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Otitis Media.

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Presentation on theme: "Otitis Media."— Presentation transcript:

1 Otitis Media

2 Definition Inflammation of the middle ear. May also involve inflammation of mastoid, petrous apex, and peri-labyrinthine air cells

3 Classification Acute OM - rapid onset of signs & symptoms, < 3 wk course Sub-acute OM - 3 wks to 3 months Chronic OM - 3 months or longer

4 Acute Suppurative Otitis Media (ASOM)
Etiology Age: Common among children due to shorter Eustachian tube

5 Adenoiditis, Tonsillitis, Rhinitis, Sinusitis, Pharyngitis & infections secondary to cleft palate
Trauma to the TM Head injury Barotrauma

6 Pathology Catarrhal stage: is characterized by occlusion of Eustachian tube and congestion of middle ear. Stage of exudation: Exudate collects in the middle ear and ear drum is pushed laterally. Initially the exudate is mucoid, later it becomes purulent.

7 Pathology 3. Stage of suppuration: Pus in the middle ear collects under tension, stretches the drum & perforates it by pressure necrosis & the exudate starts escaping into external auditory canal 4. Stage of healing: The infection starts resolving from any of the stages mentioned & usually clears up completely without leaving any sequelae.

8 Pathology 5. Stage of complications: Infection may spread to the mastoid antrum. Initially it causes Catarrhal mastoiditis [congestion of the mastoid mucosa], stage of Coalescent mastoiditis & later empyeme of the mastoid

9 Clinical manifestations: ASOM
1. Catarrhal stage (stage of congestion) Fullness or heaviness in the ear Severe ear pain at night Deafness Tinnitus (ringing or buzzing in the ear) Autophony (spoken words of patient echo in his ears) TM (ear drum) gets retracted Cart wheel appearance of ear drum Absence of light reflex


11 2. Stage of exudation All symptoms becomes more severe.

12 3. Stage of suppuration Perforation of Ear drum
Otorrhoea with mucoid purulent discharge Pulsatile discharge (ear discharge with each arterial dilation) [Lighthouse sign]

13 4. Stage of healing Healing starts in this stage

14 5. Stage of complication Spread of infection to mastoid

15 Diagnosis Tuning fork test and audiometry Radiography
Bacteriological examination of the ear discharge Pneumatic otoscopy is gold standard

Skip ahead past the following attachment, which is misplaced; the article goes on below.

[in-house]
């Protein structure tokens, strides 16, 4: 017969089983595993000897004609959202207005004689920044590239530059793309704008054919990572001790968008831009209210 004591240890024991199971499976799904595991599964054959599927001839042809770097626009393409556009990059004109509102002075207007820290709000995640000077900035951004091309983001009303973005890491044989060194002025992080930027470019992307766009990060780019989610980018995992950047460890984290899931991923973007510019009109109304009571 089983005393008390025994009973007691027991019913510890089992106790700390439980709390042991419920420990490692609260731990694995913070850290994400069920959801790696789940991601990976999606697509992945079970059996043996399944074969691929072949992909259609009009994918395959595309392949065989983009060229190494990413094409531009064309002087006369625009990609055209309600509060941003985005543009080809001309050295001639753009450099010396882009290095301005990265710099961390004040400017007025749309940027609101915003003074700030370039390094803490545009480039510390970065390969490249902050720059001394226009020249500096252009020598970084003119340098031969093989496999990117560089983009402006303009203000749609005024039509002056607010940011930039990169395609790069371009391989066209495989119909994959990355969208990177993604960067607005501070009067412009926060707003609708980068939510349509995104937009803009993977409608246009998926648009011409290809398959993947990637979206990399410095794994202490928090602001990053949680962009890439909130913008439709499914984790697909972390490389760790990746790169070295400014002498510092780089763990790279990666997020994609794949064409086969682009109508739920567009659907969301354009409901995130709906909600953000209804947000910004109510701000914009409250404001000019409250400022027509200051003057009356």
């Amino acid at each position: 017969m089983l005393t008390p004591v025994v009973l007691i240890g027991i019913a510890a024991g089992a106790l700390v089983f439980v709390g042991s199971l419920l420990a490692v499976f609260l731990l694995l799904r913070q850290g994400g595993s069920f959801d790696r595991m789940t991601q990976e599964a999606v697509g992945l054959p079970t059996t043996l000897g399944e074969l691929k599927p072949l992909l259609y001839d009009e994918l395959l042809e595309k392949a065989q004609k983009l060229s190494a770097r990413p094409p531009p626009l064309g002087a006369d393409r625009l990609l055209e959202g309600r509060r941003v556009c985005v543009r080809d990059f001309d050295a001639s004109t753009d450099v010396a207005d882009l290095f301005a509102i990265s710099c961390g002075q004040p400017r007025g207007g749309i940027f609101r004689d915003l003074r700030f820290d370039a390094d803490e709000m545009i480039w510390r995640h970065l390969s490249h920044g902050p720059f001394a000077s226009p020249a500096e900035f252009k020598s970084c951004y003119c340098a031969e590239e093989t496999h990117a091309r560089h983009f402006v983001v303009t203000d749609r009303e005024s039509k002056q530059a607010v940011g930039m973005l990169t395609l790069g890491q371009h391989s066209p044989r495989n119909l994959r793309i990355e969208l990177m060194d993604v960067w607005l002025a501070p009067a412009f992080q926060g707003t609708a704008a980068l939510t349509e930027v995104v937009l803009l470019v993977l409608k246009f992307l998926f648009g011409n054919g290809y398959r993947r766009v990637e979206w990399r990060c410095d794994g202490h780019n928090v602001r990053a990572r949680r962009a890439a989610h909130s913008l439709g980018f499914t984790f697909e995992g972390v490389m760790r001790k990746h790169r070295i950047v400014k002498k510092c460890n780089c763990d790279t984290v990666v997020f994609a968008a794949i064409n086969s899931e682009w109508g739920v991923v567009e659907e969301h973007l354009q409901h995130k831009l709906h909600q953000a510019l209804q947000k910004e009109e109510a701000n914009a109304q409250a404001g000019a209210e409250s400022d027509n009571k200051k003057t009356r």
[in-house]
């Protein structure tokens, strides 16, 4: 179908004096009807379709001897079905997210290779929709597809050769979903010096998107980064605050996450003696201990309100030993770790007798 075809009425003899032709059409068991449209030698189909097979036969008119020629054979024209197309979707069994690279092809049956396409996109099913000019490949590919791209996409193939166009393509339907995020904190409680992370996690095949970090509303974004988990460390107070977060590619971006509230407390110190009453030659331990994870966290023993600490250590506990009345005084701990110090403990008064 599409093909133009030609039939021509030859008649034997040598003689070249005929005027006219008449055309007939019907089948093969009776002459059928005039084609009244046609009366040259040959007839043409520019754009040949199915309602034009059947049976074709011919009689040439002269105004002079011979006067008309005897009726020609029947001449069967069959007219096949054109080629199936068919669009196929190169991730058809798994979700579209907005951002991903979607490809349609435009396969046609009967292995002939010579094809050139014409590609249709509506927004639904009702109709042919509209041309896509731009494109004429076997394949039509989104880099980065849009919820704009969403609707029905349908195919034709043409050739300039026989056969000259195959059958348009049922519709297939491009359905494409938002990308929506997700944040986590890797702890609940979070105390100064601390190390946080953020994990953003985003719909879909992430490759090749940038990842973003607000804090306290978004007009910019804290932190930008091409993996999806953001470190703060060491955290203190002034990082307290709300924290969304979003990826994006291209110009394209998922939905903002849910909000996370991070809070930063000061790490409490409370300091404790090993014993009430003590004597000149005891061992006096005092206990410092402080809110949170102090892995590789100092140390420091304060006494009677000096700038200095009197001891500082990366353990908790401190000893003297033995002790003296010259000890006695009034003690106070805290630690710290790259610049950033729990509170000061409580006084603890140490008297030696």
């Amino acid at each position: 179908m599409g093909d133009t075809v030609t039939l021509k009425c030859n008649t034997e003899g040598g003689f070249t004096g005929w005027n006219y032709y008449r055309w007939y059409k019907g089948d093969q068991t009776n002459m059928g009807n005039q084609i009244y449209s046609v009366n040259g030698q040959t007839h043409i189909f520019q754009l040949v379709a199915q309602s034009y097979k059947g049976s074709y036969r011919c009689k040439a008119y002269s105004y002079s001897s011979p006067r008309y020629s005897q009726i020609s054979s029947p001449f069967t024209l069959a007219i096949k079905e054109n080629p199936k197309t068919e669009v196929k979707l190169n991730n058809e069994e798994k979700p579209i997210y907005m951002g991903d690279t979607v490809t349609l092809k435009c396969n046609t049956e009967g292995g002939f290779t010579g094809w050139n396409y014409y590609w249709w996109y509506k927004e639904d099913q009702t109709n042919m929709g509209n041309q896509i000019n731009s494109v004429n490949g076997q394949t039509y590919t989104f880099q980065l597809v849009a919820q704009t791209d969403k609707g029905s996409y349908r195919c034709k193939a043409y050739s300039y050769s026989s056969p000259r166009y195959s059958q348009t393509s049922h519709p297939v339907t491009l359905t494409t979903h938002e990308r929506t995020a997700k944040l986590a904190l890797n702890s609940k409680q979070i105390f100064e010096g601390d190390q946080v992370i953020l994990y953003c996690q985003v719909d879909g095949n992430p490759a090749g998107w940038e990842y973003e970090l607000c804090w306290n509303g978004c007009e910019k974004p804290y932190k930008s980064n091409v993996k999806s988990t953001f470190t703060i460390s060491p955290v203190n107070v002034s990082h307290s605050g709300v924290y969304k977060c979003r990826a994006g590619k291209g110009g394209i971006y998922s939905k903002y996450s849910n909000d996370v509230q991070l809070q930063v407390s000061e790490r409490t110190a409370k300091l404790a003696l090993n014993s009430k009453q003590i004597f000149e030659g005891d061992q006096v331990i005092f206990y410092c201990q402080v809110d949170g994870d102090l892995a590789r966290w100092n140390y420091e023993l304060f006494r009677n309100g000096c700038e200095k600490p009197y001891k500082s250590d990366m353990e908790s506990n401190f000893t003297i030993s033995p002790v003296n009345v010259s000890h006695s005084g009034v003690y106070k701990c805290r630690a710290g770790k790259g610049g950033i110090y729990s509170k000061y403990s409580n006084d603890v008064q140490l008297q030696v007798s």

16 Treatment - AOM Systemic Local
Antibiotics: Tetracycline, erythromycin, ampicillin or penicillin for 6 days Systemic decongestants: Phenylephrine HCl Local Glycerine carbolic ear drops or warm olive oil reduces pain before perforation of TM. Antibiotic drops : Chloramphenicol, spirit boric drops is used after perforation of TM.

17 Surgery Myringotomy: The TM is incised to drain the middle ear cavity.
Myringo-puncture: Puncturing the ear drum with a long thick injection needle & aspirating the middle ear contents.

18 Chronic Otitis Media It is the chronic infection of middle ear cleft mucosa. Chronic Suppurative Otitis Media (CSOM): accompanied by continuous or intermittent otorrhoea Chronic Non-Suppurative Otitis Media: No otorrhoea Chronic Specific Otitis Media: Tb OM or syphilitic OM

19 CSOM Benign or tubotympanic type with central perforation of the ear drum: The disease is limited to the TM & the Eustachian tube. No complications occur as a rule. Dangerous or Attico-antral type with attic and marginal perforation: It is characterised by the presence of destructive cholesteatoma, which may spread beyond the ear cleft causing life threatening complications


21 Etiology:CSOM AOM which fails to heal. Acute necrotic OM
Traumatic large perforation Congenital cholesteatoma

22 Benign or tubotympanic type
Pathology Benign or tubotympanic type Etiological factors Necrosis of ear drum portion which has poor blood supply Necrosis of ossicular chain Sclerosis of mastoid bone Polyp formation

23 Dangerous / Attico-antral type
Cholesteatoma formation Polyps and granulation Perforation and retraction of ear drum Partial or complete damage of Ossicles


25 Cholesteatoma

26 Clinical stages Benign perforation Dangerous perforation
Active stage : discharge is actively flowing Quiescent stage : ear remains dry for up to 6 months Inactive stage : Ear remains dry for > 6 months Dangerous perforation Active stage Inactive stage

27 Diagnosis Examination of nose and pharynx to find any septic focus or an obstruction around the Eustachian tube Hearing test [voice test, tuning fork test, audiometry]: Conductive deafness up to 60 db hearing loss Radiology of the mastoid

28 Diagnosis Testing the patency of Eustachian tube:
Using ear drops Using Valsalva maneuver Otomicroscopy: perforation, cholesteatoma, polyps

29 Management of Benign Perforation
Adenoidectomy, tonsillectomy; treatment of sinusitis & DNS to remove the septic focci Antibiotic ear drops Chemical cautery using 50% trichloro acetic acid TT injection Tympanoplasty: Reconstruction of middle ear and ossicular chain after removing the active disease Myringoplasty : repair of defect in TM

30 Management of dangerous perforation
Suction and cleaning of cholesteatoma Excision of polyps and granulomas Mastoidectomy Atticotomy & atticoantrostomy tympanoplasty

31 Complications Mastoiditis Mastoid abscess Petrositis
Mastoid infection Extracranial complications Intracranial complications Mastoiditis Mastoid abscess Petrositis Facial nerve palsy Labyrinthitis Extradural abscess Subdural abscess Meningitis Sigmoid sinus thrombophlebitis Brain abscess Otitis hygrocephalus

32 Thank You

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